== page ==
Generally, heat and electricity are produced separately, i.e. each energy form is generated by a separate installation. Electricity, unlike heat, is easy to transport. Production is often done remotely, in large thermal plants. The power is then transferred to the end user via the high-voltage grid. Heat, on the other hand, is usually produced locally with the aid of a boiler or a boiler.

The energy of the fuel is converted into heat via a combustion process. This heat is usually requested at a relatively low temperature. This means that the energy from the fuel is converted into heat with a large proportion of anergy. In the light of the most efficient use of fuels (oil / gas), this is unfortunately a regrettable conclusion, since expensive exergy is lost.

 

The principle of CHP

Combined heat and power (CHP) is an energetic process that contributes to limiting exergy losses in heat production. In this process, heat and electricity are produced in the same installation. In view of the fact that heat is difficult to transport, this installation is close to the heat consumer.

The high-quality heat that is released when the fuel is burnt in the engine of the generator (power generator). After this, the low-value residual heat (whose temperature can go from 80 ° C to 500 ° C) remains, and is then used to meet the specific heat demand of a company, a hospital, etc.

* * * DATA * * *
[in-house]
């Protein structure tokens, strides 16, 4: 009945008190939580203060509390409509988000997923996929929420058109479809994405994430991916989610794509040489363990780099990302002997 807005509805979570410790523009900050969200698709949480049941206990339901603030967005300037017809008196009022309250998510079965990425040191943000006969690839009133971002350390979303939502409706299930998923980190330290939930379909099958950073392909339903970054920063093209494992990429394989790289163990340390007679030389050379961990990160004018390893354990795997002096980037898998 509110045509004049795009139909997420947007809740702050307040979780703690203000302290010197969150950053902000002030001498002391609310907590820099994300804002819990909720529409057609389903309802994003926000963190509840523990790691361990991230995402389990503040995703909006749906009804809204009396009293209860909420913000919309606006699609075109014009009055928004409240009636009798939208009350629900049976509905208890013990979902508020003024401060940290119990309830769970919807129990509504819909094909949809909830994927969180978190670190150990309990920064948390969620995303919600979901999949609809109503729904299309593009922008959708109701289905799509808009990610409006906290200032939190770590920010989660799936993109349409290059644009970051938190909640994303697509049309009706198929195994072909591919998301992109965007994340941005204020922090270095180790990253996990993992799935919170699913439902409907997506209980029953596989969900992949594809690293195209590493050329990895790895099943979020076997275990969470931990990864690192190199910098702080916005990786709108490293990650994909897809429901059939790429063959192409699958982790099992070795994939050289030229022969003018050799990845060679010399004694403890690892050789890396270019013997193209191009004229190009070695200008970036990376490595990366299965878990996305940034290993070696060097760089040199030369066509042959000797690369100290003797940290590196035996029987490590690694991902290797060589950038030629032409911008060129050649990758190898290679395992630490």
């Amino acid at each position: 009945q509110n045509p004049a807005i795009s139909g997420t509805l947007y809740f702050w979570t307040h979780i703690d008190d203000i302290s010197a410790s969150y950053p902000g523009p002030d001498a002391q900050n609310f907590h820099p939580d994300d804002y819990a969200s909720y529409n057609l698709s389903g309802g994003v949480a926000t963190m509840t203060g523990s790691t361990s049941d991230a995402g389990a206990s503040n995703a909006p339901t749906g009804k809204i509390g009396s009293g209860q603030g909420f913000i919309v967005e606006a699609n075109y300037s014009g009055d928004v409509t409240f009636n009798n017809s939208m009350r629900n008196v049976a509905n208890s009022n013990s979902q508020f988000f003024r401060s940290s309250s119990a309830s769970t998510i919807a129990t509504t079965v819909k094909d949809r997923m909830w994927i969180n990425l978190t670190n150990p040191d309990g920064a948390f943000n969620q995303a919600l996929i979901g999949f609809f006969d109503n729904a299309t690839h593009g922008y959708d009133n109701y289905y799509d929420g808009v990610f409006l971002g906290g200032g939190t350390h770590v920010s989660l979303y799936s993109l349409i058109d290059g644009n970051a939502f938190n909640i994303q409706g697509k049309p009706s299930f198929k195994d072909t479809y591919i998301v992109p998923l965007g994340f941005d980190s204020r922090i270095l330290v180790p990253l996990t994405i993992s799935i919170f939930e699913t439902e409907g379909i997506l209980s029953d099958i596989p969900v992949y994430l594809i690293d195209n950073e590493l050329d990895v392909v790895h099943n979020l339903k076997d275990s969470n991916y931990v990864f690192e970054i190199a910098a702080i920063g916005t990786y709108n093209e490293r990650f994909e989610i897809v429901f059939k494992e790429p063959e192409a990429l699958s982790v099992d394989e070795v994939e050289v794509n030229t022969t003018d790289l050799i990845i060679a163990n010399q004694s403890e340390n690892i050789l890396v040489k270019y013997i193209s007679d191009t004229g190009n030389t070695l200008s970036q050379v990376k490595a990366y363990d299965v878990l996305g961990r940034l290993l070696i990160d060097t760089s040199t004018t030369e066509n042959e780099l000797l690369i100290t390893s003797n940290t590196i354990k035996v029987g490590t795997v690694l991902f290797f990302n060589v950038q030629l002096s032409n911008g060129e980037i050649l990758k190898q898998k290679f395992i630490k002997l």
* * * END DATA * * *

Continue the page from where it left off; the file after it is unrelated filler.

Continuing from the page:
It can therefore be said that a CHP is a smart way to generate heat, whereby a much higher exegetical efficiency is obtained. Heat is indeed the most important factor, and it is therefore essential that this heat is usefully employed. Therefore, a CHP is also preferably dimensioned on the heat demand. The electricity generation is used to produce the heat at the desired temperature, and therefore ensures less exergy loss and a more rational use of energy.

The principle of cogeneration can be further expanded by also considering tri-generation. In addition to electricity and heat, such a unit also produces cold. An absorption cooler is used for this. M.a.w. in such a machine one uses the heat to produce cold. When the heat demand decreases in the summer period, the CHP can still continue to run, and use its heat to meet the demand for cold.

 

The strengths of CHP

The great advantage of a CHP is that the present is used much better in the case of a joint generation of heat and electricity. As a result, less fuel is needed for a co-generation than for a separate production of the same amount of heat / electricity. It is known that the reserves of fossil fuels are limited, dealing with it economically is the message. In this respect, CHP is, of course, an interesting technology. Most CHPs work on fossil fuels, but it is also possible to use renewable energy sources as fuel, just think of biomass or biogas. Such an application offers a double advantage: not only is an environmentally friendly fuel used, but it is also used optimally.

Less fuel consumption also means that the CO2 emissions and the emissions of other harmful substances (soot, NOx, SO2, CO, …) are reduced. The listed substances occur in increasingly higher concentrations in air, water and soil. Its impact on the environment, atmosphere and climate is considerable, think of the greenhouse effect and the ozone problem. The European Union’s climate policy has set three objectives for 2020, known as the “20-20-20” targets. These are: • 20% reduction in greenhouse gas emissions compared to the 1990 level; • 20% renewable energy production; • 20% improvement on energy efficiency.

A CHP installation can make a contribution here.

An increase in the number of CHPs will also ensure that the electricity production moves from a central production to a decentralized production. This will, among other things, lead to a relatively strong reduction of the losses in the high-voltage grid.